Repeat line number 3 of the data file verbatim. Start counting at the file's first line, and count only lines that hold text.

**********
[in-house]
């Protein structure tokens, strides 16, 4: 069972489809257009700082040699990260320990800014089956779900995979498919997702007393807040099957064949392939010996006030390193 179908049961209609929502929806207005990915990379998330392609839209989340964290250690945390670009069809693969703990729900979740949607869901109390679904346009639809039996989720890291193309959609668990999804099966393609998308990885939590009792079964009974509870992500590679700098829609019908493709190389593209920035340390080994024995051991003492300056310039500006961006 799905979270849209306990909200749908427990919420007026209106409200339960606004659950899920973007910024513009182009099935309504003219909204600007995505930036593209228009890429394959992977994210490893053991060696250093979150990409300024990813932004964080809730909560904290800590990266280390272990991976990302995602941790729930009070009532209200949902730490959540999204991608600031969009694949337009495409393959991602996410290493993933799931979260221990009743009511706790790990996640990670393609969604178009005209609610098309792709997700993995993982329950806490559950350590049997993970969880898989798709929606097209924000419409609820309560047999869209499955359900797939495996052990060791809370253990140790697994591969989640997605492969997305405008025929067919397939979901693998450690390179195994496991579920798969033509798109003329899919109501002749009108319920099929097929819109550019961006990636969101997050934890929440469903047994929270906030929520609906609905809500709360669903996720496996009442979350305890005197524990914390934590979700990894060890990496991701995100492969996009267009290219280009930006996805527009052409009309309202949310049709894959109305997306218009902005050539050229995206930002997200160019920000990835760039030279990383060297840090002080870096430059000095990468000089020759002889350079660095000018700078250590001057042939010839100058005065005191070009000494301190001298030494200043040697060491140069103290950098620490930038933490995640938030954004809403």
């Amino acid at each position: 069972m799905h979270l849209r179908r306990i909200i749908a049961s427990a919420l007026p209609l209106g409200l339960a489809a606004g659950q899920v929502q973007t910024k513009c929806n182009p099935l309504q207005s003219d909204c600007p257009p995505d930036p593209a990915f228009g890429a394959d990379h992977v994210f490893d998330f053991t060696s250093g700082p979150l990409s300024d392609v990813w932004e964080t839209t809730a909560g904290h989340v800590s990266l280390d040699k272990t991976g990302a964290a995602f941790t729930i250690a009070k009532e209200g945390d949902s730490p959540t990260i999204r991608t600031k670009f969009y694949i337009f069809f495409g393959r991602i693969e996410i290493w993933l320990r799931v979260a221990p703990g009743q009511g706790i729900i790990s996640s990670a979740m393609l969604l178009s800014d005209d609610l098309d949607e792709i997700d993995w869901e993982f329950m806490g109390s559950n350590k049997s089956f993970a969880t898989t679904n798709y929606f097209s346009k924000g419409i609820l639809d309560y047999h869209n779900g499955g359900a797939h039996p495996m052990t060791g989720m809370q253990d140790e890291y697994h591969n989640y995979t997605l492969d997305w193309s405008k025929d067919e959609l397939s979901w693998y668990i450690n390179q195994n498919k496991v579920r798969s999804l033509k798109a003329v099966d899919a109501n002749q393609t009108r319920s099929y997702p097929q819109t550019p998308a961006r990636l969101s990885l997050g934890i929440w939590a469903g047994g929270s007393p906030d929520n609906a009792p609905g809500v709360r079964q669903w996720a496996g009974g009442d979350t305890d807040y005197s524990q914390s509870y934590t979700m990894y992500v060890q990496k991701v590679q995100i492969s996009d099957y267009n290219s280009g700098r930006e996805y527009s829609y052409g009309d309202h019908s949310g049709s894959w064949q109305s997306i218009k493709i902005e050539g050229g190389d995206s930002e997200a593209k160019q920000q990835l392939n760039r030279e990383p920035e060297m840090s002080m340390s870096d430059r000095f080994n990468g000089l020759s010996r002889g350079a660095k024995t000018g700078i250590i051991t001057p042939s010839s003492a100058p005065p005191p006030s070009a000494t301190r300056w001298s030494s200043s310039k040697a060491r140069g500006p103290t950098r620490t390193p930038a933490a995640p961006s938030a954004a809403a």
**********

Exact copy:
């Amino acid at each position: 069972m799905h979270l849209r179908r306990i909200i749908a049961s427990a919420l007026p209609l209106g409200l339960a489809a606004g659950q899920v929502q973007t910024k513009c929806n182009p099935l309504q207005s003219d909204c600007p257009p995505d930036p593209a990915f228009g890429a394959d990379h992977v994210f490893d998330f053991t060696s250093g700082p979150l990409s300024d392609v990813w932004e964080t839209t809730a909560g904290h989340v800590s990266l280390d040699k272990t991976g990302a964290a995602f941790t729930i250690a009070k009532e209200g945390d949902s730490p959540t990260i999204r991608t600031k670009f969009y694949i337009f069809f495409g393959r991602i693969e996410i290493w993933l320990r799931v979260a221990p703990g009743q009511g706790i729900i790990s996640s990670a979740m393609l969604l178009s800014d005209d609610l098309d949607e792709i997700d993995w869901e993982f329950m806490g109390s559950n350590k049997s089956f993970a969880t898989t679904n798709y929606f097209s346009k924000g419409i609820l639809d309560y047999h869209n779900g499955g359900a797939h039996p495996m052990t060791g989720m809370q253990d140790e890291y697994h591969n989640y995979t997605l492969d997305w193309s405008k025929d067919e959609l397939s979901w693998y668990i450690n390179q195994n498919k496991v579920r798969s999804l033509k798109a003329v099966d899919a109501n002749q393609t009108r319920s099929y997702p097929q819109t550019p998308a961006r990636l969101s990885l997050g934890i929440w939590a469903g047994g929270s007393p906030d929520n609906a009792p609905g809500v709360r079964q669903w996720a496996g009974g009442d979350t305890d807040y005197s524990q914390s509870y934590t979700m990894y992500v060890q990496k991701v590679q995100i492969s996009d099957y267009n290219s280009g700098r930006e996805y527009s829609y052409g009309d309202h019908s949310g049709s894959w064949q109305s997306i218009k493709i902005e050539g050229g190389d995206s930002e997200a593209k160019q920000q990835l392939n760039r030279e990383p920035e060297m840090s002080m340390s870096d430059r000095f080994n990468g000089l020759s010996r002889g350079a660095k024995t000018g700078i250590i051991t001057p042939s010839s003492a100058p005065p005191p006030s070009a000494t301190r300056w001298s030494s200043s310039k040697a060491r140069g500006p103290t950098r620490t390193p930038a933490a995640p961006s938030a954004a809403a």